She looked at the girl for a moment.

    “What’s your name?” Halira asked, her voice echoing ominously through the cavernous building. Her voice had changed from that of a girl raised on the streets to that of a commander, a leader, in her time away.

    The girl slowly turned her head to face her, and Halira saw the full extent of the damage. It looked as if someone had attempted to play a game of x’s and o’s on her face, and had had fun doing it. Halira shuddered internally at the thought.


    “I asked you your name,” Halira repeated impatiently. The girl, with great difficulty, shook her head. Painstakingly, she raised her hand to her throat, looking mournful.

    “You can’t talk?” Halira asked.

    The girl hesitated, as if unsure, and shook her head.

    Halira frowned. She wondered if this girl was physically incapable of talking, or had experienced so much terror that she had lost the will. Halira knew how that felt; she’d come close. She knew the still, thick feeling of your throat, the idea that, no matter what you said, it could never express what you felt, what you meant, what you had experienced. And who would care, anyway? No one had before.

    Halira sighed. “Sorry about this,” she muttered. “They told me I was impulsive.”

    With that, she brought her left leg around in a roundhouse kick, muscle memory intervening where her brain forgot. The girl slumped forward in unconsciousness and Halira dived to catch her, hefting her so that she held the small girl’s body securely against her.

    “What are you doing?” Halira asked herself absently, glad that the place was more or less deserted.

    But she already knew the answer to that.

    She was giving this girl the family and love that Halira had had less and less as she grew up before it was too late for her.

    She was bringing her home.

    • scripta manent

      You create very vivid images, an essential skill when writing fantasy. Changing the narrator from one paragraph to another (from 1st to 3rd person and vice verca) was a little bit confusing, but otherwise great!

  3. Elise Martel

    I tried to write this without expressing emotion and just stating facts. It was difficult for me to do because I am a very emotional person, but I felt that this character was very logical and level-headed and would think like this.

    “There were three babies, you know.”
    My mother kept stirring the stew, scraping the bottom and the sides of the pot to prevent sticking. She grew out of the patchy linoleum like a tree, planted firmly by the stove.
    I stared at the apple in the dead center of the table and tilted my head to match its axial tilt. Then, I balanced a freshly sharpened Ticonderoga Type 2 pencil in a horizontal line over the apple. Its long shadow shaded over the quarter sawn cherry, making a row of little crosses.
    “We didn’t want all of you,” she continued. “We didn’t have enough space, and your father never was good with babies. I couldn’t have fed and rocked and changed you both. Three babies? I was enough of a saint to take you in.”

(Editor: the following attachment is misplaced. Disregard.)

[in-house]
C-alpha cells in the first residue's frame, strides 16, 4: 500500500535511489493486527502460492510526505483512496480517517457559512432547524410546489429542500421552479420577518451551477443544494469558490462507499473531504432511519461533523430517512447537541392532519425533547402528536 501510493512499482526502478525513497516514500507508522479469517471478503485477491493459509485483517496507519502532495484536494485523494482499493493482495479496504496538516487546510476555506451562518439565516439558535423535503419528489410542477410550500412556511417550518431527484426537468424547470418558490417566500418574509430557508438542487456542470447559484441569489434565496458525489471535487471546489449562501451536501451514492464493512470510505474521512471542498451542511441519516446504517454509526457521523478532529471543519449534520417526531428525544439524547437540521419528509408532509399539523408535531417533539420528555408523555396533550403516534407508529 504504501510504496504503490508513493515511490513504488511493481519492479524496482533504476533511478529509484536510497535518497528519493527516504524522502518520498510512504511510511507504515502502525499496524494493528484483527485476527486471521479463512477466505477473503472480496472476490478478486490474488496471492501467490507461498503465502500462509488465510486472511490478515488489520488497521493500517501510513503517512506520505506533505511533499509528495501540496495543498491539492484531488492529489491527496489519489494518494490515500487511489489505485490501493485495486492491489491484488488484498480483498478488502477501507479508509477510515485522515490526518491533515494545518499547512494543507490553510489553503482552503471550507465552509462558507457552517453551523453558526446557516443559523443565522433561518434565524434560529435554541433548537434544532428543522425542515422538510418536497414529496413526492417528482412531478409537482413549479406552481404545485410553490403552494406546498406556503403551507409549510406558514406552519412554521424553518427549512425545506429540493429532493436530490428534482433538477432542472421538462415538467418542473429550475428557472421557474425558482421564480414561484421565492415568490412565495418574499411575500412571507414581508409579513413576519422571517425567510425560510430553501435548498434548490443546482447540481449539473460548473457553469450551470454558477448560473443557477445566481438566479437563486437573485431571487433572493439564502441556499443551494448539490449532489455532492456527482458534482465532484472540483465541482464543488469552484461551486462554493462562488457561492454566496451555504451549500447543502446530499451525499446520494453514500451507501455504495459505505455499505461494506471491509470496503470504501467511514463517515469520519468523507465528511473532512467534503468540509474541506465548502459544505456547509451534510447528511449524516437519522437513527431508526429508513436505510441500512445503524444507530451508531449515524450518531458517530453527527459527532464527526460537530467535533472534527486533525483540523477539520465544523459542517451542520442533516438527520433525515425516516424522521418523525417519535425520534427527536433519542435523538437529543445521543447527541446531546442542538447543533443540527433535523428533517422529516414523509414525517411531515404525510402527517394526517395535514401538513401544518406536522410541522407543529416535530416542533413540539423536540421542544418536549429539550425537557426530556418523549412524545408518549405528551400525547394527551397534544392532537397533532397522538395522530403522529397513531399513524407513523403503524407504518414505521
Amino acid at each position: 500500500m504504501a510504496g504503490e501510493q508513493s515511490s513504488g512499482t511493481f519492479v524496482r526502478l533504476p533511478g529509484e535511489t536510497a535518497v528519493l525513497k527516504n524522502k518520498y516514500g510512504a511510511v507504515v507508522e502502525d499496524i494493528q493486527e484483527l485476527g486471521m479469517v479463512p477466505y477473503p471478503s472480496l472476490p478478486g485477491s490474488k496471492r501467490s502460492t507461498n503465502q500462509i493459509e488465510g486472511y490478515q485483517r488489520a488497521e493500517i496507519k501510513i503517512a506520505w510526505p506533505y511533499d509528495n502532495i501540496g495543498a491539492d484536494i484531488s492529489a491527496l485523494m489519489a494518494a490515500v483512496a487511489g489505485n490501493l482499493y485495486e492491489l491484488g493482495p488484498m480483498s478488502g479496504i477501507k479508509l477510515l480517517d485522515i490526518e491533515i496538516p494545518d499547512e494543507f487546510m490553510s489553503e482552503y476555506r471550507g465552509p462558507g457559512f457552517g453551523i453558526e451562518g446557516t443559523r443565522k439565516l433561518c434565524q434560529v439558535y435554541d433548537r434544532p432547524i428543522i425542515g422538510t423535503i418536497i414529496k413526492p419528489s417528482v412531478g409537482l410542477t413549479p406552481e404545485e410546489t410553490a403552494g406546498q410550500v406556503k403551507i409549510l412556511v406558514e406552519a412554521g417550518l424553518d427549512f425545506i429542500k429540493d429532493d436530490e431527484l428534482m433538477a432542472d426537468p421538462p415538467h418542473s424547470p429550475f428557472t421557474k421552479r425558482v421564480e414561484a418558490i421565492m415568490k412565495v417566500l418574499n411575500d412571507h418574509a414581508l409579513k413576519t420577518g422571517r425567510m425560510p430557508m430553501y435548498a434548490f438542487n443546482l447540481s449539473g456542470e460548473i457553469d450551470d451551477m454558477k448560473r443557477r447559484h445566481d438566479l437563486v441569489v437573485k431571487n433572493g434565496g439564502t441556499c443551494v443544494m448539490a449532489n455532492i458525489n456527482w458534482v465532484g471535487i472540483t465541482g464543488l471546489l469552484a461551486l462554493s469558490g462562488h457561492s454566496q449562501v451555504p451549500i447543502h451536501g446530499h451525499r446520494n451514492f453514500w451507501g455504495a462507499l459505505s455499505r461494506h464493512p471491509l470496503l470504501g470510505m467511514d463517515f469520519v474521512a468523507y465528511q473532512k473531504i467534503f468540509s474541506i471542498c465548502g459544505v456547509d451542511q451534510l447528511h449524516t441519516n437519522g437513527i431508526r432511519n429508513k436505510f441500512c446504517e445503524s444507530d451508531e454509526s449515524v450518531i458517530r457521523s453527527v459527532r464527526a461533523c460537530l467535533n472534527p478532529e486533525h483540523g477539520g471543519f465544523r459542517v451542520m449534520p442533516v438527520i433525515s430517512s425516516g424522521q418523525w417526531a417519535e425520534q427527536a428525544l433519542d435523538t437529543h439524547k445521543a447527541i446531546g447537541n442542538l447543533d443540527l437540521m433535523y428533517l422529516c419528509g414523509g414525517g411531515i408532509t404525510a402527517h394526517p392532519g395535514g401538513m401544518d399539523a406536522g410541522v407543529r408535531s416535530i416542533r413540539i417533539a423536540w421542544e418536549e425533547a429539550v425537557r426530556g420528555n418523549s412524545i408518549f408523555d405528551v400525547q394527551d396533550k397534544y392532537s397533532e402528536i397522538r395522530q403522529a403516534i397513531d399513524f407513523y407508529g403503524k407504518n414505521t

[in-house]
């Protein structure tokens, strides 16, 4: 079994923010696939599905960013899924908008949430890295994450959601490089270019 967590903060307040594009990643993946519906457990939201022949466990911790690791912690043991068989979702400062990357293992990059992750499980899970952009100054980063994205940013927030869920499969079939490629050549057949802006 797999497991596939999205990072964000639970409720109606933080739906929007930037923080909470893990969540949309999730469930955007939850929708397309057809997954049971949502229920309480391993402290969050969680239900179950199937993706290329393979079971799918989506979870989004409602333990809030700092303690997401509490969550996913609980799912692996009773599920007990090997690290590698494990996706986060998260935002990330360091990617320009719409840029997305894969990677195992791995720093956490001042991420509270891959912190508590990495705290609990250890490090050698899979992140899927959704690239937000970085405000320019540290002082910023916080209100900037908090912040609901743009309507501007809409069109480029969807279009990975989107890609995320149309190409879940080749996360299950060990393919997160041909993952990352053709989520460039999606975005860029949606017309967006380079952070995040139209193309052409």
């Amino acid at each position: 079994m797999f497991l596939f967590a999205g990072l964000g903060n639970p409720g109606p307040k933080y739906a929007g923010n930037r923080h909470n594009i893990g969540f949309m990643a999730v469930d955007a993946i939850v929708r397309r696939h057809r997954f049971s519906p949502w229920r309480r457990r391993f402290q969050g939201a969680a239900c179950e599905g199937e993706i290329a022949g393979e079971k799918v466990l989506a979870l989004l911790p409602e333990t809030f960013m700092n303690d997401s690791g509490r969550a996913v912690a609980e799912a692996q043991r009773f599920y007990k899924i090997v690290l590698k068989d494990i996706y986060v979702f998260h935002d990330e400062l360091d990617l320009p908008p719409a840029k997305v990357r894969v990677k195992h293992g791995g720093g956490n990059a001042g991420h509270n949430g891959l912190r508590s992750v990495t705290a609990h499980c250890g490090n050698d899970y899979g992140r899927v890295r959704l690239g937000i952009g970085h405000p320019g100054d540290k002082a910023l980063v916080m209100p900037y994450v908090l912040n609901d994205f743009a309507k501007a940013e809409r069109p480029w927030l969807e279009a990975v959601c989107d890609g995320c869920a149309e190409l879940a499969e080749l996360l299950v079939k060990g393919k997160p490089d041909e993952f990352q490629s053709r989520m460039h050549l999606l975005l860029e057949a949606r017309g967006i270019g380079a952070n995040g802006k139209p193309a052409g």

The shadow exaggerated the tip of the pencil into a black arrowhead. I thought of the arrow I once let fly into an oak tree instead of a squirrel. I walked up to the tree and tightened my fingers around the shaft. It didn’t move. The more I tried to free the arrow from the tree trunk, the deeper it bit into the wood.
    “One of the babies was a mutt,” she continued. “I didn’t want it, of course. Half breeds have no place in my house. No, I did my duty, I did.”
    My fingers wandered from me and trembled over the pencil. The shaking of my arm wobbled the shadow, and the row of crosses seemed to be swept up in an earthquake. I curled my fingers back around my thumb and focused on the apple.
    “The paper said today that the sister of yours murdered her boyfriend last night,” she said. She never stopped stirring. “At least they told me she was your sister. I never believed them. One baby was as black as night. She was yellowish. You were the moonchild. Never trust a halfbreed.”
    I found the one green stripe in the rosy red apple. No one saw the green. It was too small against the red. “Just a mistake,” people said. “It’s really red.”
    But if anyone was half green and half red like one of those fancy Christmas balls fancy ladies buy in fancy stores, they were strange.
    I fingered that small green stripe. And then I thrust the arrow tip of the pencil through it. Doesn’t matter what color the apple skin is. All apples bleed the same if you stab them.

    • Eliese

      I liked how you showed that color doesn’t matter with the apple. Very nice descriptions of what the character is doing as her Mother talks.

    • Erika

      Dark, but really layered. Good job reigning in the emotion.
      I like the description of the mother as a tree growing out of the kitchen floor. 🙂

    • Ashley Liz

      i love the contrast, the calm way the mother spoke about such terrible things, and the subtle yet violent way you describe the apple. i thought it was beautiful. Excellent way of showing strong emotion while remaining removed.

    • scripta manent

      Very descriptive – and I love your metaphors. Good job!

  4. Eliese

    I crouch behind a makeshift cardboard shield. The armor I wear consists of knee and elbow pads, and a construction workers bright orange helmet. Fear stings my heart as I imagine how this protection will hold up against the heartless snipers hiding in the European buildings.

    Shots ring out. Our small group inches forward, trying to reach a safe point. With the next blast a protester to the left of me falls to the frozen street. The middle aged man moans and holds his bleeding thigh. I reach out, and with the help of others, pull him away. We drag him behind a naked tree that offers minimal protection.